By appreciating the good things going on in the here, now, and in the future – I believe this is how I will make it through her passing. I don’t need an article to explain this to me; I’ve been doing it without much effort. I think this is what being quiet has shown me – my mind and body knows the way and all I need to do is not struggle or force anything.

My mom’s last coherent words to me were “keep your faith”. I will, mom, and I’ll see you on the other side. But for now? There’s so much amazing left in this world that I want to experience.

Life Happens: How do I know when it’s time for a new career?

The turn into 2021 suggested a cosmic shift for me. I recall feeling that big things were going to happen this year, the largest of which would be the saddest – the passing of my mother. We had no way of knowing in January that it was going to happen (and it happened 11 days ago), but I had this nagging sense that things were going to change and change they did – relatively rapidly.

The months leading up to her final days, I began to question a lot of things. I pulled back from people to conserve my energy, choosing to engage less frequently. I considered the strength and purpose of relationships, if these relationships were a benefit to me or just a way to fill time. I examined my career and was (and am) trying to determine if what I am doing is what I want to be doing. I am thinking about the stress of it and pairing my grief with that of my clients ~ asking: Am I going to be able to assist them properly while managing my own thoughts and feelings? Asking next: And do I want to?

There are all sorts of articles online about this very topic, but I think that figuring out when to know when it’s your time to go is personal – no amount of Google searches is going to make your decision easier. I sometimes look to others for feedback when I should be trusting myself. Nobody else knows me as well as I do and the best decision I can make for myself would, naturally, be very different than someone else’s decision for me. We are a product of our own perceptions and experiences; as much as we can try to put ourselves in their proverbial shoes, we are limited.

Instead of relying on others to aide me in determining if I am meant to continue being an estate and trust administration paralegal, I am going to carry on with my quiet consideration. I am going to pay attention to my thoughts and feelings to ensure that whatever decision I make is not rash or emotional. My heart may be broken but that does not mean I have truly lost heart in my work. I could be having a completely normal emotional reaction to my mother’s passing and attaching it to the nature of what my area of law is – all things post-death. In plain words: I may not necessarily be having these feelings if I worked in another area or law or was in a different career path entirely.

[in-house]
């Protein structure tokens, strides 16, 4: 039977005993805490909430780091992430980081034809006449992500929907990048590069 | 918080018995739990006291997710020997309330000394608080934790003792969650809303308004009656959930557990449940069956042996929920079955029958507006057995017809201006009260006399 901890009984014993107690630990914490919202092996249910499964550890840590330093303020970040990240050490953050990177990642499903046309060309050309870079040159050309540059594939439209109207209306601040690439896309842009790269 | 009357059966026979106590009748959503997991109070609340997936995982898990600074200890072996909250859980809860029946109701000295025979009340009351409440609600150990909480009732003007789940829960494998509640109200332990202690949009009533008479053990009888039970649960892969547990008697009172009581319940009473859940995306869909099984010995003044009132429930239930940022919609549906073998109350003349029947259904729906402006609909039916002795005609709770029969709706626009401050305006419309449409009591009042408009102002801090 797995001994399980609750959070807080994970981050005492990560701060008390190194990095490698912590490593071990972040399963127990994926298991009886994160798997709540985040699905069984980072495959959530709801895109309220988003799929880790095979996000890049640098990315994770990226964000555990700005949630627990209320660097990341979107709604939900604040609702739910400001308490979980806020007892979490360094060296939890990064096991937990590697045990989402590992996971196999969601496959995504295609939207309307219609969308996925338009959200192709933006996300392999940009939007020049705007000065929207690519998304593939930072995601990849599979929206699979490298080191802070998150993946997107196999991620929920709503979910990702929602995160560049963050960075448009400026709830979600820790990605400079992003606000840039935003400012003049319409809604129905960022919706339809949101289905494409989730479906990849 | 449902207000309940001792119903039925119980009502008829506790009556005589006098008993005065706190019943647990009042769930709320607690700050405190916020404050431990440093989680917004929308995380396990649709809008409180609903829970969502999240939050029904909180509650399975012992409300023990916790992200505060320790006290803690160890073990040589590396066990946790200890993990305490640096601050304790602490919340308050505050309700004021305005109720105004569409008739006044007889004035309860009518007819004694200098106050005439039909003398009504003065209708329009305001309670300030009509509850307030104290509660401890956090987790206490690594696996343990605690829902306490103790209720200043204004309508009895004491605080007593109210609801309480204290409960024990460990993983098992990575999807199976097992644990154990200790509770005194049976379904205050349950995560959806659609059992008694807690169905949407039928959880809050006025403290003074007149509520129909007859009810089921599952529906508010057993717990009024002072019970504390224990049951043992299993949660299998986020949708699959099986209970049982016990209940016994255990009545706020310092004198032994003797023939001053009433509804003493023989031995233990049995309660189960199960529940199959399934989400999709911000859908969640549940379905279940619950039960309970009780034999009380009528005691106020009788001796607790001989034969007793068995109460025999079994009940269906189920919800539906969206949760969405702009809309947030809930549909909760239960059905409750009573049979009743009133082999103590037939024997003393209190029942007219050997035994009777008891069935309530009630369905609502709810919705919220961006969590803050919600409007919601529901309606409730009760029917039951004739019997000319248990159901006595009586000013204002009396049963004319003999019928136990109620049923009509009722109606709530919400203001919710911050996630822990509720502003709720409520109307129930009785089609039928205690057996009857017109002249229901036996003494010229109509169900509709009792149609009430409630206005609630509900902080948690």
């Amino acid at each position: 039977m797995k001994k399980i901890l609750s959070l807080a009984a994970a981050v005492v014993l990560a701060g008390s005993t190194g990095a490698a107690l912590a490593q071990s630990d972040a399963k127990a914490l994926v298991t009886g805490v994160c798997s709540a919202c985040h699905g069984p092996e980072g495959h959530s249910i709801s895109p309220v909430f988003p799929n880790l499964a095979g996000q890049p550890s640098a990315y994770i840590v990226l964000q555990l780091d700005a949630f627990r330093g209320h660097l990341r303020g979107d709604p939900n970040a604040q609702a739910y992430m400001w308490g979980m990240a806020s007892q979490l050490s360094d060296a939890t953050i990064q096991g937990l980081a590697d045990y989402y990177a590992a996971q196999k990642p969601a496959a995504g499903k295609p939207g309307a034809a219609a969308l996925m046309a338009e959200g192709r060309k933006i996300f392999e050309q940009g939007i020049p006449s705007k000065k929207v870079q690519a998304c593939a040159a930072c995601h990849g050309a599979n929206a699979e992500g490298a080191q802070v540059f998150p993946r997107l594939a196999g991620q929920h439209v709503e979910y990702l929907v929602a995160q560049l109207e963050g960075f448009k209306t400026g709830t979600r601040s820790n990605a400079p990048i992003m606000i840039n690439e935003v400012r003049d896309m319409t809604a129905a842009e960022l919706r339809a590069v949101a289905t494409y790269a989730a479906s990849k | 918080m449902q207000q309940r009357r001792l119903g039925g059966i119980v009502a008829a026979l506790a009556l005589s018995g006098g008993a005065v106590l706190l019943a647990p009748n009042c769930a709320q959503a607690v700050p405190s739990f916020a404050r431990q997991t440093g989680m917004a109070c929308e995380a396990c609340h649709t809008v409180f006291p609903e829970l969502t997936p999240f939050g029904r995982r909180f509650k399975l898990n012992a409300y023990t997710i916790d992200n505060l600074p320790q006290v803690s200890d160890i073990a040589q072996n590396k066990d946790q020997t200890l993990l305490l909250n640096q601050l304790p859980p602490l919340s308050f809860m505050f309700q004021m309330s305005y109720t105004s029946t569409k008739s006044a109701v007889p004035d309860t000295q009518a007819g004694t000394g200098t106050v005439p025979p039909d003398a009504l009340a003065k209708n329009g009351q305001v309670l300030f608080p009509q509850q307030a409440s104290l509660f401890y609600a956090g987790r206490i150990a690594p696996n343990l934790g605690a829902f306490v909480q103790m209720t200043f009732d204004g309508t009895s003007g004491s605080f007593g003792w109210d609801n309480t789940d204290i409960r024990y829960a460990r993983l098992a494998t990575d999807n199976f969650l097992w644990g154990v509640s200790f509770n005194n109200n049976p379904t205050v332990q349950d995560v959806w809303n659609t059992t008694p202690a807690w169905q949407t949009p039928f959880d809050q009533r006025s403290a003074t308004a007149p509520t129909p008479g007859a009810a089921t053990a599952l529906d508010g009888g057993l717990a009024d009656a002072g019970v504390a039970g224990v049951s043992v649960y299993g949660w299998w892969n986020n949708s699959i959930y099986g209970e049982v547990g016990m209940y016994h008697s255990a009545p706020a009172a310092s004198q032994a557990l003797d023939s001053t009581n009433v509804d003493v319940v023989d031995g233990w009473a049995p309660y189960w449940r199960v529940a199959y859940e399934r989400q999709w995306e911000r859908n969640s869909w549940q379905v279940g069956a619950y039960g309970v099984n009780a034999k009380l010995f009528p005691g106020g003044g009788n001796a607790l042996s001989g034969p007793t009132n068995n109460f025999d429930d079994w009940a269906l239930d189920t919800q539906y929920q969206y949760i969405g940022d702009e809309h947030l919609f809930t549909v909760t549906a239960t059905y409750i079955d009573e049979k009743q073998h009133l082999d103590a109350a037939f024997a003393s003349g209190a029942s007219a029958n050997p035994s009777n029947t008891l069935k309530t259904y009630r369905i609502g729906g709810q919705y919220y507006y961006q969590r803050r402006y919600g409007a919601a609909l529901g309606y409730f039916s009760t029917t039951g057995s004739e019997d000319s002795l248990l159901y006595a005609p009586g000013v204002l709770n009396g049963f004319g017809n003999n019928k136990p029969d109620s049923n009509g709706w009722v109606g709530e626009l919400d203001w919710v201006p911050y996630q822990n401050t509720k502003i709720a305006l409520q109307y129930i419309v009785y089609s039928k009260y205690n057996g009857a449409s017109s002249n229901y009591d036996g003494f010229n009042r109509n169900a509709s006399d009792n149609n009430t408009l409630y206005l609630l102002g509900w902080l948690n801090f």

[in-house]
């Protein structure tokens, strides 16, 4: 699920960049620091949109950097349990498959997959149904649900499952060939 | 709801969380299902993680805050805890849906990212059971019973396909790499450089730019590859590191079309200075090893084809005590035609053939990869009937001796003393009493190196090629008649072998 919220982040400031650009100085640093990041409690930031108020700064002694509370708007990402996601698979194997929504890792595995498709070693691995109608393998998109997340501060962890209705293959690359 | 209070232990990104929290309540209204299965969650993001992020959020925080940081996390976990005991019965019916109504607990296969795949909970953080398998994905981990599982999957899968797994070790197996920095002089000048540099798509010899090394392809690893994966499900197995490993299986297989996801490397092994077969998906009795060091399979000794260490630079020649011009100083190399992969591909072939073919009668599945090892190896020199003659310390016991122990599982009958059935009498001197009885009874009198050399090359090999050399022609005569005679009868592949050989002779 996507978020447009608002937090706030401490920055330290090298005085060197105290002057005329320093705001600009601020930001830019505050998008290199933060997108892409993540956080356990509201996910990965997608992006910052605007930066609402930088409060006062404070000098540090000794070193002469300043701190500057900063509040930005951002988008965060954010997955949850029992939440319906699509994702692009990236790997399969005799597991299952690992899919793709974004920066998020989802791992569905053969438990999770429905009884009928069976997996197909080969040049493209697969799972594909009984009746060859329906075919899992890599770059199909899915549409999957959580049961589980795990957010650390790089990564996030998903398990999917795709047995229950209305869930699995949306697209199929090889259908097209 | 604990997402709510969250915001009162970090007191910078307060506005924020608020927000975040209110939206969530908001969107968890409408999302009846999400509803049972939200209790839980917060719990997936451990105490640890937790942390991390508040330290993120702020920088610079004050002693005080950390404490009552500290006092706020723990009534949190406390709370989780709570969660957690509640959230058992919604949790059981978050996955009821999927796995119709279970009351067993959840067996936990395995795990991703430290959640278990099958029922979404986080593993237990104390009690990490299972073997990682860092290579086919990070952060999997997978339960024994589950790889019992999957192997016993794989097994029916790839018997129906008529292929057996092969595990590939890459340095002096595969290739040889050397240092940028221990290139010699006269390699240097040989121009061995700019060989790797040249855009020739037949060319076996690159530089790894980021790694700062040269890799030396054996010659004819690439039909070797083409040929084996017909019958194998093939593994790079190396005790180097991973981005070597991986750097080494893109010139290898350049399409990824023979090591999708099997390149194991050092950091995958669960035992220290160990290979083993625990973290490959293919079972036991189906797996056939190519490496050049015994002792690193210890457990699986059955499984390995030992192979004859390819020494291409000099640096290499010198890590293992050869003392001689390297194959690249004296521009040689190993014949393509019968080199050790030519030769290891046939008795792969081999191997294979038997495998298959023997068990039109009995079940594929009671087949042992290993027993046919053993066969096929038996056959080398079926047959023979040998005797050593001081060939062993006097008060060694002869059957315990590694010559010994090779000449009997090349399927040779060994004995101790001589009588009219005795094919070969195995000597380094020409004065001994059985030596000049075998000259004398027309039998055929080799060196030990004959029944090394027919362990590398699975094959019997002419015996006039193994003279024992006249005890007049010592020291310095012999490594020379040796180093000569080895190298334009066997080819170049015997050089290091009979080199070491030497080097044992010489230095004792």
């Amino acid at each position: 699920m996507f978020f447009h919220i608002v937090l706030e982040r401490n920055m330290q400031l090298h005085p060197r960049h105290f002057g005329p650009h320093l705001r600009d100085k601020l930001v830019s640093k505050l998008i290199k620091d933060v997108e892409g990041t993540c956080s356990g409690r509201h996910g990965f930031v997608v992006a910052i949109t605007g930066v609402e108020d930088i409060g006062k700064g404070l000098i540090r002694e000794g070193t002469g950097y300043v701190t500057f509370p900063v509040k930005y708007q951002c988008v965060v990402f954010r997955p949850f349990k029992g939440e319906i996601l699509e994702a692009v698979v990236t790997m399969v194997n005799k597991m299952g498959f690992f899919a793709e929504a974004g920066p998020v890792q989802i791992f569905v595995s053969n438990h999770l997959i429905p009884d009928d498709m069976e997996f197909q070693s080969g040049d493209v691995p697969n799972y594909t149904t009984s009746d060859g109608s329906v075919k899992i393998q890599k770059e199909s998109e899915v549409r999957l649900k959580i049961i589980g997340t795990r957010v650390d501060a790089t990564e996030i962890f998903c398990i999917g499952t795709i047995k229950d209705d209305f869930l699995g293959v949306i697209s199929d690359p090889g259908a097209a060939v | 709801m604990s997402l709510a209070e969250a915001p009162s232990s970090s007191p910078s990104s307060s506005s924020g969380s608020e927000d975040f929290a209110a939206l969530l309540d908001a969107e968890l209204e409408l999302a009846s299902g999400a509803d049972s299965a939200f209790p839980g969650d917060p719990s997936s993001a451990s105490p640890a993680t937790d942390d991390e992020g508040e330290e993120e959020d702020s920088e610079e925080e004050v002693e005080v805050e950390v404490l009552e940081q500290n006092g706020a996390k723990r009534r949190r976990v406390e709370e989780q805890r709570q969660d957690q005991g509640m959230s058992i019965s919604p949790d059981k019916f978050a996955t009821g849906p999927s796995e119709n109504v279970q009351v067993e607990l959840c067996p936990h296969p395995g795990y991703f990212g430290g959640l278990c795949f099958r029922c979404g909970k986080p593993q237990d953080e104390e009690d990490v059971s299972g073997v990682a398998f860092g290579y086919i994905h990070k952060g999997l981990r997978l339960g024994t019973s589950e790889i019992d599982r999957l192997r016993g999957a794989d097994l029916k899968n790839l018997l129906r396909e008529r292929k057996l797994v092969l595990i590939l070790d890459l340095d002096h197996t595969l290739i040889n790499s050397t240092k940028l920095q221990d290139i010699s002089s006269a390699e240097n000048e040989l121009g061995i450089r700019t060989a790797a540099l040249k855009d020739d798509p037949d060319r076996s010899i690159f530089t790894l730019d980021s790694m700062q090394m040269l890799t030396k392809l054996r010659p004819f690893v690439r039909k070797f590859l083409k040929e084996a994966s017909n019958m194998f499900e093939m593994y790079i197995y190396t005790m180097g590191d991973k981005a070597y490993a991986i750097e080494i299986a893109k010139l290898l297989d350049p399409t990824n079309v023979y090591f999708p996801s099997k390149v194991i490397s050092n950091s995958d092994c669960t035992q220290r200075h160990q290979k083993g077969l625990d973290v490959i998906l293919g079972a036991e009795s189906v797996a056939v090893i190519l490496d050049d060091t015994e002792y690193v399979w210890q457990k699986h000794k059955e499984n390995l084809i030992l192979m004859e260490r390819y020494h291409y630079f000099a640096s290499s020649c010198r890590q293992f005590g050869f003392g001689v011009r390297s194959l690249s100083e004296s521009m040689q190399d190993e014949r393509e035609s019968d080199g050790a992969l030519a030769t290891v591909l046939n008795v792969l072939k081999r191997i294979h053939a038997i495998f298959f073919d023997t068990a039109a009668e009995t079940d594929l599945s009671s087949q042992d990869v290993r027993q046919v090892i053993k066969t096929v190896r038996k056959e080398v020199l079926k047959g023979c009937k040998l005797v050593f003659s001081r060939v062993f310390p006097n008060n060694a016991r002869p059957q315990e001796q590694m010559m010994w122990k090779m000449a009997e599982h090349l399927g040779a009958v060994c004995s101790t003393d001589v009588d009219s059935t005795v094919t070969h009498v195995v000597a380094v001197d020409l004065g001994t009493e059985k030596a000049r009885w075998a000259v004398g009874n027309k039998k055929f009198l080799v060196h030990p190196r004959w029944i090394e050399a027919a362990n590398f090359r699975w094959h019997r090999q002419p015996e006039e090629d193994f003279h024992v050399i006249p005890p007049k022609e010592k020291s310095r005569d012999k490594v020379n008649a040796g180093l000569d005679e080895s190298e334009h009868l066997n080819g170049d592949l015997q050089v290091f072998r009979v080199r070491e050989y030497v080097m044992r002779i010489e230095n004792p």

I am very blessed in that I do not suffer from a lot of the typical work-place issues that others do. I do not work in a toxic environment; I have experienced no bullying, no regular, super-unrealistic expectations. There’s always something new to learn and my bosses have always been very flexible and understanding of me and my family’s needs. I am treated extremely well and I feel appreciated. My workload is too much for one person, but no one is pressuring me to work overtime nor treating me as if I could be or should be doing more. People that find themselves depressed due to work, whether it is the work itself or your co-workers and managers, the answer is easy: Go. Prioritize yourself and move forward. I hope you kick ASS at whatever it is you choose to do! Nobody deserves a beat down from their job every day.

So, I will sit with myself on this.

So, can a Budget Planner REALLY help me? [Final thoughts]

I have come to the end of my budgeting experiment. See my prior posts HERE, HERE, HERE

I learned quite a bit about myself by using that little Walmart budget planner. Forcing myself to write out everything I spent held me accountable to my goals of minimizing my purchases, condensing purchases when necessary, prioritizing my savings, and how I struggle to stay loyal to my goals. It began a transformation of how I view spending.

The easiest way to explain how I fall short in fulfilling my goals is that I made it through June 12th before I stopped adding to the book. If you saw my last post, you will see I had a lot happen all at once. When experiencing disruptions, I have difficulty with staying strong in my path. In this case, while I did not record my purchases in the book, I did not go buck-wild with my spending. I indulged in some delicious food with my friend Leah – but my entire mindset shifted. Before thoughtlessly purchasing anything, I thought to myself, “will this improve my life?”. If not, I didn’t follow through with it. If it was “yes”, I gave myself permission to make the purchase and enjoy it, guilt-free!

I have made several purchases recently that fit into the “life improvement” category. Between a new laundry line system for the backyard and a gigantic wooden indoor laundry drying rack, I also purchased a vanity chair to replace the hard metal folding chair (the new chair has not arrived yet), and this LED desktop vanity mirror: